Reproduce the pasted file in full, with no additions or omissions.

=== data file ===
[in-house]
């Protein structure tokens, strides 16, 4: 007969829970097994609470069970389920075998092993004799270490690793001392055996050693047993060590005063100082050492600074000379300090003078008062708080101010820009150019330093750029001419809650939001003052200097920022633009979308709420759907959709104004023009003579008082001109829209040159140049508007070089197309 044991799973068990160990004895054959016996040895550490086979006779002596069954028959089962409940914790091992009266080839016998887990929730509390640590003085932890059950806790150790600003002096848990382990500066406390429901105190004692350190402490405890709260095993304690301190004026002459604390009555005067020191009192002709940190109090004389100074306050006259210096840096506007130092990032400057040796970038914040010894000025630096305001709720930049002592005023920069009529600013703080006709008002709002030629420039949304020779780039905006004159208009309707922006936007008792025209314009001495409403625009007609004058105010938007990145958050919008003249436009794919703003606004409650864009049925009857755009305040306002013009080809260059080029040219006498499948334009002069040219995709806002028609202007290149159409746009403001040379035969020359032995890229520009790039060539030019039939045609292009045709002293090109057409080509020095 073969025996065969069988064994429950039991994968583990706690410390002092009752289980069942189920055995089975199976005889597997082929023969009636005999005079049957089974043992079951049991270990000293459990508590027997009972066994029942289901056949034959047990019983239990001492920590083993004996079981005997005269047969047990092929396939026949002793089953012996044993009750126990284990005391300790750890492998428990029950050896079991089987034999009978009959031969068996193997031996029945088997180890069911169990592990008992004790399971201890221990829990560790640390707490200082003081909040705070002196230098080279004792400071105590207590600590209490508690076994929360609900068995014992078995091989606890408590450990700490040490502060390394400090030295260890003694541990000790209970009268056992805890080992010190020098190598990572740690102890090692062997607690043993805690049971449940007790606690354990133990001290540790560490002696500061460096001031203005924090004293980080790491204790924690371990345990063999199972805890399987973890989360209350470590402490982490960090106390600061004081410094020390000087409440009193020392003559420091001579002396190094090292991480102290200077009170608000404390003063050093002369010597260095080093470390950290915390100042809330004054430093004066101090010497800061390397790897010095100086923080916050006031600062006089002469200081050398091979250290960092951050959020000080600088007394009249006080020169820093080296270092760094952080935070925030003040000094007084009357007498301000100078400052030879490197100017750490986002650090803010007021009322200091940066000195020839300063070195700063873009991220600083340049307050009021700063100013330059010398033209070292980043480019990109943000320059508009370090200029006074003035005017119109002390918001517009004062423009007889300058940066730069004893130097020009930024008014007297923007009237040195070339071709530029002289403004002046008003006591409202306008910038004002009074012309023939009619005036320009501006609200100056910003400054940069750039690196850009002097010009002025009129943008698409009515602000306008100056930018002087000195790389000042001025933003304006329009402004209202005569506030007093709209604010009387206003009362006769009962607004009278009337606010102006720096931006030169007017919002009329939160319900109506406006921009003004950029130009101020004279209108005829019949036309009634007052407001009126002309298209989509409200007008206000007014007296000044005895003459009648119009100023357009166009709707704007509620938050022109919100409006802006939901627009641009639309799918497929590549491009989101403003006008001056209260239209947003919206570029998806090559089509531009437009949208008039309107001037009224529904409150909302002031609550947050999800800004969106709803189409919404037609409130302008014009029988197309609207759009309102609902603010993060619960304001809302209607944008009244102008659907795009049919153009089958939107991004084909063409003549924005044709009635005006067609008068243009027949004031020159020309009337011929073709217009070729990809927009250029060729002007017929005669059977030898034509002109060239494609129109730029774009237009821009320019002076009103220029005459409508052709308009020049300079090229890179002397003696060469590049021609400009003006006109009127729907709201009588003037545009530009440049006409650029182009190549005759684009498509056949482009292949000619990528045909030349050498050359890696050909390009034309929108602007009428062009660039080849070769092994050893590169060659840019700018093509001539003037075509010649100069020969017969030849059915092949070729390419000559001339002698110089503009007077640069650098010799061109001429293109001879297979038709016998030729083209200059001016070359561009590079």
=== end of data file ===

[in-house]
């Protein structure tokens, strides 16, 4: 007969829970097994609470069970389920075998092993004799270490690793001392055996050693047993060590005063100082050492600074000379300090003078008062708080101010820009150019330093750029001419809650939001003052200097920022633009979308709420759907959709104004023009003579008082001109829209040159140049508007070089197309 044991799973068990160990004895054959016996040895550490086979006779002596069954028959089962409940914790091992009266080839016998887990929730509390640590003085932890059950806790150790600003002096848990382990500066406390429901105190004692350190402490405890709260095993304690301190004026002459604390009555005067020191009192002709940190109090004389100074306050006259210096840096506007130092990032400057040796970038914040010894000025630096305001709720930049002592005023920069009529600013703080006709008002709002030629420039949304020779780039905006004159208009309707922006936007008792025209314009001495409403625009007609004058105010938007990145958050919008003249436009794919703003606004409650864009049925009857755009305040306002013009080809260059080029040219006498499948334009002069040219995709806002028609202007290149159409746009403001040379035969020359032995890229520009790039060539030019039939045609292009045709002293090109057409080509020095 073969025996065969069988064994429950039991994968583990706690410390002092009752289980069942189920055995089975199976005889597997082929023969009636005999005079049957089974043992079951049991270990000293459990508590027997009972066994029942289901056949034959047990019983239990001492920590083993004996079981005997005269047969047990092929396939026949002793089953012996044993009750126990284990005391300790750890492998428990029950050896079991089987034999009978009959031969068996193997031996029945088997180890069911169990592990008992004790399971201890221990829990560790640390707490200082003081909040705070002196230098080279004792400071105590207590600590209490508690076994929360609900068995014992078995091989606890408590450990700490040490502060390394400090030295260890003694541990000790209970009268056992805890080992010190020098190598990572740690102890090692062997607690043993805690049971449940007790606690354990133990001290540790560490002696500061460096001031203005924090004293980080790491204790924690371990345990063999199972805890399987973890989360209350470590402490982490960090106390600061004081410094020390000087409440009193020392003559420091001579002396190094090292991480102290200077009170608000404390003063050093002369010597260095080093470390950290915390100042809330004054430093004066101090010497800061390397790897010095100086923080916050006031600062006089002469200081050398091979250290960092951050959020000080600088007394009249006080020169820093080296270092760094952080935070925030003040000094007084009357007498301000100078400052030879490197100017750490986002650090803010007021009322200091940066000195020839300063070195700063873009991220600083340049307050009021700063100013330059010398033209070292980043480019990109943000320059508009370090200029006074003035005017119109002390918001517009004062423009007889300058940066730069004893130097020009930024008014007297923007009237040195070339071709530029002289403004002046008003006591409202306008910038004002009074012309023939009619005036320009501006609200100056910003400054940069750039690196850009002097010009002025009129943008698409009515602000306008100056930018002087000195790389000042001025933003304006329009402004209202005569506030007093709209604010009387206003009362006769009962607004009278009337606010102006720096931006030169007017919002009329939160319900109506406006921009003004950029130009101020004279209108005829019949036309009634007052407001009126002309298209989509409200007008206000007014007296000044005895003459009648119009100023357009166009709707704007509620938050022109919100409006802006939901627009641009639309799918497929590549491009989101403003006008001056209260239209947003919206570029998806090559089509531009437009949208008039309107001037009224529904409150909302002031609550947050999800800004969106709803189409919404037609409130302008014009029988197309609207759009309102609902603010993060619960304001809302209607944008009244102008659907795009049919153009089958939107991004084909063409003549924005044709009635005006067609008068243009027949004031020159020309009337011929073709217009070729990809927009250029060729002007017929005669059977030898034509002109060239494609129109730029774009237009821009320019002076009103220029005459409508052709308009020049300079090229890179002397003696060469590049021609400009003006006109009127729907709201009588003037545009530009440049006409650029182009190549005759684009498509056949482009292949000619990528045909030349050498050359890696050909390009034309929108602007009428062009660039080849070769092994050893590169060659840019700018093509001539003037075509010649100069020969017969030849059915092949070729390419000559001339002698110089503009007077640069650098010799061109001429293109001879297979038709016998030729083209200059001016070359561009590079």